Wednesday, August 20, 2014

Prey of the Lion God!

There's a lot to enjoy in both Avengers #112 and its companion issue, #114. Both issues have in common a brand-new Marvel villain, the Lion God, who's intent on forcing the Black Panther to reveal the secrets of the Panther God. But in each issue we also have a prominent guest-star coming back into the Avengers fold--as well as the first appearance of none other than the enigmatic Mantis, who would have a two-year run in the title and become a popular character in her own right. It certainly seems that writer Steve Englehart has comfortably settled in and found his legs with the team, having already taken it through a carefully-planned plot by the Grim Reaper, the resignation of long-time Avenger and fan favorite Hawkeye, and a battle with Magneto who had developed a new ability in addition to his already formidable power.

At this point in time, Englehart has in play a team of Avengers that's fallen into place after both the Kree-Skrull War and a threat from Olympus drew the core members of Thor, Iron Man, and Captain America back to lend a hand--who then remained in active membership alongside the Scarlet Witch and the Vision, as well as the Panther, who's returned to the team while having doubts about whether his status as an active Avenger is in the best interests of his kingdom and his people. Englehart's tenure would be the first time since the original Avengers lineup that we've seen Thor, Cap, and Iron Man interact on a regular basis with their fellow Avengers for an extended length of time (as opposed to their appearances as a come-and-go "cavalry")--so these early issues offer an interesting look at the dynamic they would develop with those who have served in their place for so long. (With the exception, of course, being Cap, who would have no trouble integrating with both Wanda and the Panther, and has now worked closely with the Vision in the Grim Reaper affair. Though I'd imagine the Vision had a few surprises for all of them during the Kree-Skrull battles.)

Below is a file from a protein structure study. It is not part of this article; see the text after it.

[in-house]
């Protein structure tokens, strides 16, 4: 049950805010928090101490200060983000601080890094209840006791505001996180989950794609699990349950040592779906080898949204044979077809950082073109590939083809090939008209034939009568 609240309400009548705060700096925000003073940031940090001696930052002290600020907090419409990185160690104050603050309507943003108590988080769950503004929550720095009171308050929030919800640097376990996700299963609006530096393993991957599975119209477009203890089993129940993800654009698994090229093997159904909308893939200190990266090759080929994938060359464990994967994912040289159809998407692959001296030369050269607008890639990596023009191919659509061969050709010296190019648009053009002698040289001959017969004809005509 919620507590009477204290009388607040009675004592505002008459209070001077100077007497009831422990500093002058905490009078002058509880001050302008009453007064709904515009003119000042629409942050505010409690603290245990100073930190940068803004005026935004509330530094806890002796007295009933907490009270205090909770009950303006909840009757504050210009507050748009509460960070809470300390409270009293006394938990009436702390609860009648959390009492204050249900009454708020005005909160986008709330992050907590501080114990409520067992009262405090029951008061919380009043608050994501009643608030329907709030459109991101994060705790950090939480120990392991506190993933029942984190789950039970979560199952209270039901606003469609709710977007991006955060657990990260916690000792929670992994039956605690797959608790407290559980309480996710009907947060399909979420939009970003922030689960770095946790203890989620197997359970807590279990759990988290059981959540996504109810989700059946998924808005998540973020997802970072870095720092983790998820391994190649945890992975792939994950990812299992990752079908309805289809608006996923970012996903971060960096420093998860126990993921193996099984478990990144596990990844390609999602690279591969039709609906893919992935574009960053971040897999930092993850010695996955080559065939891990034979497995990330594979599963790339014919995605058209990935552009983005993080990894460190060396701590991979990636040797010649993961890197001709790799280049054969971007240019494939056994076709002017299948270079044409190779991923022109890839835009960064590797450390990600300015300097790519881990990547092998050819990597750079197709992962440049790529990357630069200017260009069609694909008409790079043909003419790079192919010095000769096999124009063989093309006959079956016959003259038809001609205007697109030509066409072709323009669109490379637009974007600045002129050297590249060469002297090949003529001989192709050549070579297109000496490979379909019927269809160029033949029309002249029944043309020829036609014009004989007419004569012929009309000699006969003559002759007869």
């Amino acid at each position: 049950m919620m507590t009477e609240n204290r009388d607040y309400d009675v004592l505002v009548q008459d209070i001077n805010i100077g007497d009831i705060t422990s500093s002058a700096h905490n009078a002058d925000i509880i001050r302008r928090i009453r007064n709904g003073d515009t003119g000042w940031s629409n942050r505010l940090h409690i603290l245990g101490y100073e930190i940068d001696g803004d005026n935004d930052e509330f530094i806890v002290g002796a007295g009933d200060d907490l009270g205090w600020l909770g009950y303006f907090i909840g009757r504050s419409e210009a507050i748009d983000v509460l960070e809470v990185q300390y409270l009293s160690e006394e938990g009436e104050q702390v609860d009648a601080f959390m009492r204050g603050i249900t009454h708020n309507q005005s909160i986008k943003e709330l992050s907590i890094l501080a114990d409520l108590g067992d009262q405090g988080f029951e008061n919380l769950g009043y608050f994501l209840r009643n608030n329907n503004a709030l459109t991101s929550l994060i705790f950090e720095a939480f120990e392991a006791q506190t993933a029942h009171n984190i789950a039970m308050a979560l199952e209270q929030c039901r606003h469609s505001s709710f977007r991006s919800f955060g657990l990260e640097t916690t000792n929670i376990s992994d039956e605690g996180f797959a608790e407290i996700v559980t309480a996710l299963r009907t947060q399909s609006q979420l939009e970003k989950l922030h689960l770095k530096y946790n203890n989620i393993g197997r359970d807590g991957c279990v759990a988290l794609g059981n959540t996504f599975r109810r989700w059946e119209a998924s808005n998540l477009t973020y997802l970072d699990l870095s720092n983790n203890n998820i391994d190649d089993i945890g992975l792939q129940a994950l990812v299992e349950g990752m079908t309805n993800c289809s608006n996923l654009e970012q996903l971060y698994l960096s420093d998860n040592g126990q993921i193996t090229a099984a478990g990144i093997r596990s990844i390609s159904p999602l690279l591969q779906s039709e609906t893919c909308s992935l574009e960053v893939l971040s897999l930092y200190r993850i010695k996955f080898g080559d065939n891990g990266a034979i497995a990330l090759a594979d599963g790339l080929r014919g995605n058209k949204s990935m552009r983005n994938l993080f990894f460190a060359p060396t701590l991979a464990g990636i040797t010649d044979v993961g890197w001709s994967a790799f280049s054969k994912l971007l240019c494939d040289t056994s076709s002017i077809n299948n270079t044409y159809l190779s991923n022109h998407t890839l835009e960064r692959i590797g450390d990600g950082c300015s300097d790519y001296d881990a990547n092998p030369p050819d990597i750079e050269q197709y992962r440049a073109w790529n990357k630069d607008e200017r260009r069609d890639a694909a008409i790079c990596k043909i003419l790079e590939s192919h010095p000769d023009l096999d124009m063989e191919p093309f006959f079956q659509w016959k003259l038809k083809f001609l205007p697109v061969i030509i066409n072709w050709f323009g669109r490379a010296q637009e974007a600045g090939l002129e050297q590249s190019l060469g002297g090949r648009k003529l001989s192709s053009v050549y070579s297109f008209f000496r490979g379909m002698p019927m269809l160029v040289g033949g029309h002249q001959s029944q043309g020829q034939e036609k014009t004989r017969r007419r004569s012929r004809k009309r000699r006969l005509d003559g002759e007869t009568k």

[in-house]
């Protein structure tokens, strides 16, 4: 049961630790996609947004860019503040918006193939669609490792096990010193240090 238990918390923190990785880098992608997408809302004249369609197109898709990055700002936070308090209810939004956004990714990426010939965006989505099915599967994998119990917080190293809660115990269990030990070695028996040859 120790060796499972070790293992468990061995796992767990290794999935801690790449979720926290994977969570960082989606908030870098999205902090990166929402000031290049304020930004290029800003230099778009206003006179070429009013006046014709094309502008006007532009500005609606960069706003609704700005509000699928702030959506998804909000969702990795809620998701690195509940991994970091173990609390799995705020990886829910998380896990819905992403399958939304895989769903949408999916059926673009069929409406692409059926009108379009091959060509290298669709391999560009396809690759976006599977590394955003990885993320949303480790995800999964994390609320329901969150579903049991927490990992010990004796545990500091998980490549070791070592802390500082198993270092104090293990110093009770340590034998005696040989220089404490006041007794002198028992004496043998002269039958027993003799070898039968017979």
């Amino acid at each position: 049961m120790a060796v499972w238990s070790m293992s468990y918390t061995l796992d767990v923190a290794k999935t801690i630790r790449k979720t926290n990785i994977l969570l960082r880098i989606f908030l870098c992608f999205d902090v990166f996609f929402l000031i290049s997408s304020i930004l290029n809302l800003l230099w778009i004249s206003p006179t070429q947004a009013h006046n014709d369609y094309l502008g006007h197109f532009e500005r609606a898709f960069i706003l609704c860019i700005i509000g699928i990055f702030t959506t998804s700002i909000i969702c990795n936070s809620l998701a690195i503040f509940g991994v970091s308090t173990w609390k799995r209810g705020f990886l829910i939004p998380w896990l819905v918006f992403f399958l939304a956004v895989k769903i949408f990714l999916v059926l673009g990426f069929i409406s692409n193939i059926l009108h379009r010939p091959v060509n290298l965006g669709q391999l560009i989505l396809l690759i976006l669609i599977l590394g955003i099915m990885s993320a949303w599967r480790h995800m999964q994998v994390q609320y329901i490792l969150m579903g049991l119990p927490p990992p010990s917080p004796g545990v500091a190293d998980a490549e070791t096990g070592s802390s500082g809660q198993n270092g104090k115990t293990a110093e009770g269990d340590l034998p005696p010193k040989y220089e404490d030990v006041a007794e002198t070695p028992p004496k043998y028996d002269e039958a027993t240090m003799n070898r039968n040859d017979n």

But for this particular issue, we focus on a new Avenger who joins the ranks, one who's fought alongside them on occasion and who's been offered and accepted on-the-spot membership after the defeat of Magneto:

The timing of Natasha's instatement in the Avengers so soon after the sudden departure of Hawkeye (with whom she used to be romantically involved) is a little conspicuous--but since their reunion has taken place elsewhere (in the pages of Daredevil), we can get a clearer picture of how Natasha "fits" as a member of the Avengers without her being shadowed by Clint Barton in every other panel. But Natasha is also having another reunion of sorts--with her original artist, Don Heck, who pencilled her in those mid-1960s Tales of Suspense stories where she met both Iron Man and, later, Hawkeye.

Now that Natasha has been blown away by her accommodations, it's time to meet this issue's villain--who's already acting villainous with a reporter who's found he's gotten far too close to his story when he learns of the price to be paid for his discovery:

We'll be seeing Mr. Umbala again--but let's just say he won't be himself.

Back at Avengers Mansion, the Panther has been receiving communiqu├ęs from Wakanda that are putting additional pressure on him to return--and with the Black Widow's arrival, he's thinking that it might be prudent to depart and rejoin his kingdom. The Panther isn't thrilled with the idea, but it would seem to make sense as far as the team lineup is concerned. The abilities of both the Widow and the Panther are based on physical prowess and skill, with variations--even their costumes are similar in terms of color and form-fitting design. And with Cap on the team, that makes for three athletic Avengers, perhaps two too many.

But before the Panther can dwell further on the matter, our Mr. Umbala returns, with an angry protest group in tow:

It's curious that this group would know enough about or even be interested in T'Challa's ambivalence about his return to Wakanda, to the extent of violent confrontation of both the Panther and the Avengers; but with Umbala's involvement, we at least know that there's more than politics involved. Still, despite the obvious anger and violent behavior of the protesters, the Avengers are able to keep the protesters in check without seriously injuring them. But when the Panther attempts to get some answers from the group, Umbala steps forward and pulls quite a surprise:

Umbala begins to depart with the Panther, which naturally the stunned Avengers aren't permitting. And that's when he springs his second surprise of the day:

The Lion God uses the violent crowd to his advantage--keeping the Avengers busy while he vanishes with the Panther, effectively bringing an end to the encounter. It's clear that the Lion God (as Umbala) orchestrated the protests as a diversion, specifically picking T'Challa's continuing presence in America as their point of contention in order to lure T'Challa beyond the confines of the mansion.